“In a time of universal deceit telling the truth is a revolutionary act.”
— George Orwell
We live in an age — the relativity of truth — in which Orwell’s adage seems as dated as monocles or top hats. Just as Darwin’s theory of evolution led to Social Darwinism, a philosophy pitting one human being against another with survival of the fittest as the supreme law for success, so Einstein’s theory of relativity changed popular philosophy and cultural mores as radically as it did the study of physics.
One of my bookshelves is reserved for books that I have not read, but that I am saving for some special event. What I want is the pleasure of reading without a deadline hanging over my head. I actually buy books and put them on the shelf, reserved for “when I get the flu.”
Joe has been on that shelf for more than 15 years. Each time I take it down and read a page or two, I put it back. “No, that is too good to waste by “speed reading.” Take your time. OK, the time has come.
Note to readers: this is one of the few times I have written a column addressed to one sex — or gender, if you prefer that term. This one is for the guys facing the next holiday.
It’s Valentine’s Day, and there they are, shuffling through the checkout line of the grocery store in the late afternoon, men holding roses and boxes of chocolates, each of them looking sheepish and angry. The embarrassment stems from the fact that they have once again forgotten Valentine’s Day, the anger from Valentine’s Day itself.
During the past 60 years, I have maintained a hearty appreciation for what is called “fantasy/horror” literature. I guess it began with the dark little fairy tales of Lord Dunsany, Arthur Machen and yes, the Grimm Fairy Tales, and it extends to the current works of writers like Neil Gaiman, Clive Barker and Angela Carter. My favorite fantasy/horror stories were created by Ray Bradbury, Jonathan Carroll and Stephen King, and if I can qualify my preferences still further, I have a special love for stories with a carnival/circus setting.
In French Women Don’t Get Fat: The Secret of Eating for Pleasure, Mirielle Guiliano produced a No. 1 New York Times bestseller and became an international sensation, with her book translated into 37 languages.
Now Guiliano is back with another book regarding les femmes francaises. In French Women Don’t Get Facelifts: The Secret of Aging with Style & Attitude (Grand Central Publishing, ISBN 978-1-4555-2411-2, 259 pages, $25), Guiliano takes her readers into the secrets of dieting, nutritional supplements, exercise, makeup, rest, and fashion that can help women (and men) fight the effects of aging.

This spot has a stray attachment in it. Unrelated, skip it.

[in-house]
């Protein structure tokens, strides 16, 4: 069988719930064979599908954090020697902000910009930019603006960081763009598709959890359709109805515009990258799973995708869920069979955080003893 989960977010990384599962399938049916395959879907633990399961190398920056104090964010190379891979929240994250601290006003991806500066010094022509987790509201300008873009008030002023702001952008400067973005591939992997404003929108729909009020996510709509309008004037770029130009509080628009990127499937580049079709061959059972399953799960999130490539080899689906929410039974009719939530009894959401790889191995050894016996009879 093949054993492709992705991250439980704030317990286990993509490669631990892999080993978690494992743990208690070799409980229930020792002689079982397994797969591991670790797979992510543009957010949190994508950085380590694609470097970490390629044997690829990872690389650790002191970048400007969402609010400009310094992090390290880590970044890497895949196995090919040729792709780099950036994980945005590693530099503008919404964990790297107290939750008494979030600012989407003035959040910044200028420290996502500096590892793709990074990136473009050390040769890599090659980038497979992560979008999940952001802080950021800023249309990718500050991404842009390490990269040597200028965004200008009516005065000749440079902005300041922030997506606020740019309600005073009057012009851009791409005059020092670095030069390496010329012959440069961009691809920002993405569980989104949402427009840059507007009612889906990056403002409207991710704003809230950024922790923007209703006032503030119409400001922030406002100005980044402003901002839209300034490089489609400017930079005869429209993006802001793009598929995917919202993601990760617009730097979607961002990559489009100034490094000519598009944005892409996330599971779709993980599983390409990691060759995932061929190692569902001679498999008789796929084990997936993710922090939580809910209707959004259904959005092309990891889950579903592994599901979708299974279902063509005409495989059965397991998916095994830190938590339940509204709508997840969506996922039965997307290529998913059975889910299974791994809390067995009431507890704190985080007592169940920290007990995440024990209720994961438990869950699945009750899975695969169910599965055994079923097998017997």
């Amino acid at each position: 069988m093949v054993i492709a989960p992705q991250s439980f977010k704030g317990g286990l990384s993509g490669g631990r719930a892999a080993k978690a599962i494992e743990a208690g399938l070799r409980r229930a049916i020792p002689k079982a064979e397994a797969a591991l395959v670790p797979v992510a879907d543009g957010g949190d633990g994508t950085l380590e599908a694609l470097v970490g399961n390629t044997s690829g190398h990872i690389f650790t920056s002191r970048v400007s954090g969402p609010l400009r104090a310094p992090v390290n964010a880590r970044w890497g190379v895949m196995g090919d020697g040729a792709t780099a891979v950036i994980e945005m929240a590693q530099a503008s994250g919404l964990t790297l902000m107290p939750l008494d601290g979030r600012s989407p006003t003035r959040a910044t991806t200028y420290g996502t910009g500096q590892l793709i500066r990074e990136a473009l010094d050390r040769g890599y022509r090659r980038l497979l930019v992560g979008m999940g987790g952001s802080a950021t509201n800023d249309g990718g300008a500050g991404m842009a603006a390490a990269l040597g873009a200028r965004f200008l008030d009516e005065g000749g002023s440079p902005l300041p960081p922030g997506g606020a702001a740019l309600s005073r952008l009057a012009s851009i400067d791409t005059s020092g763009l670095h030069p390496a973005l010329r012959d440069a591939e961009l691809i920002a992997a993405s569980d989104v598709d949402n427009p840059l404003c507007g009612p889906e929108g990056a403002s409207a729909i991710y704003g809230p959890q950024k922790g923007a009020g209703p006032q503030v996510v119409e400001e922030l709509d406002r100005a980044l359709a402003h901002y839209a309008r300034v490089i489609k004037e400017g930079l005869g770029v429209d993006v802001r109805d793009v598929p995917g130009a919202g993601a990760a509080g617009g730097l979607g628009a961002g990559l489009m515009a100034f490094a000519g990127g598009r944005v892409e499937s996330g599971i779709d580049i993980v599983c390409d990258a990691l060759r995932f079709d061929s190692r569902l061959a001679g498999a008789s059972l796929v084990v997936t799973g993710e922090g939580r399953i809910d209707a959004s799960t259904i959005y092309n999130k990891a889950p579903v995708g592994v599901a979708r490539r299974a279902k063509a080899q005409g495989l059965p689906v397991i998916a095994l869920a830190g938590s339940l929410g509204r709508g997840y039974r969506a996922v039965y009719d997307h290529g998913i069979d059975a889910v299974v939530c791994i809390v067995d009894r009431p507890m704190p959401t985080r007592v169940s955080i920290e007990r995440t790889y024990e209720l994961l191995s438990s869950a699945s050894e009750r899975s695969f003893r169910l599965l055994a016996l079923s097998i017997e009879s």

When people ask me what I’ve been doing this fall, I tell them I’ve been on a reading jag — reading new novels hot off the press. What I’ve found is that there have been a lot of very good books that have come out in the last year, including some by some very talented new writers who are just coming on the scene.
For many of us, the bells ringing in the New Year carry a bittersweet tune. We look forward to better times, which means we’ve gone through some hard times. We make resolutions, which means we have found faults in ourselves. Here in the South, we eat black-eyed peas on New Year’s Day in the hope that these will bring good luck, implying that the past year brought some bad luck. (Note: one research study found that black-eyed peas cause the least amount of flatulence. Seconds, anyone?)
One of the oldest traditional folktales, ‘Godfather Death,’ exists in all cultures; however, the tone of the stories may vary from bleak and grim invocations of death’s certainty to humorous tales of tricksters who scheme to avoid death’s coming. Death becomes personified as a shadowy figure who comes to collect “his due.”
Along the way, Godfather Death has inspired memorable creative works: film (“The Seventh Seal,” “On Borrowed Time”) and even Appalachian folk tales (“Soldier Jack, the Man Who Caught Death in a Sack”). However, one of the most provocative variations is “The Fool Killler.” In these tales, Death has been transformed into a terrifying agent of divine justice.
In 1977 I fell in love with F. Scott Fitzgerald’s The Great Gatsby.
That was a year of deep reading for me — Tolstoy, Dostoyevsky, Faulkner, Flaubert, and so many others — but it was Gatsby I loved. The novel obsessed me, not so much for its characters or its plot or its literary symbols as for the rhythms of its sentences and the juxtaposition of unlikely adjectives and nouns.
One of the things that I admire about the New York Review of Books is a special honor that they reserve for what they call the “lost masterpieces of American fiction.” In effect, they acknowledge that occasionally, a major literary work goes unacknowledged. Sometimes, a decade or more goes by and then a noted American critic or author asks, “How did you miss this one?” It seems to have flown in under the radar, undetected and then passed into oblivion.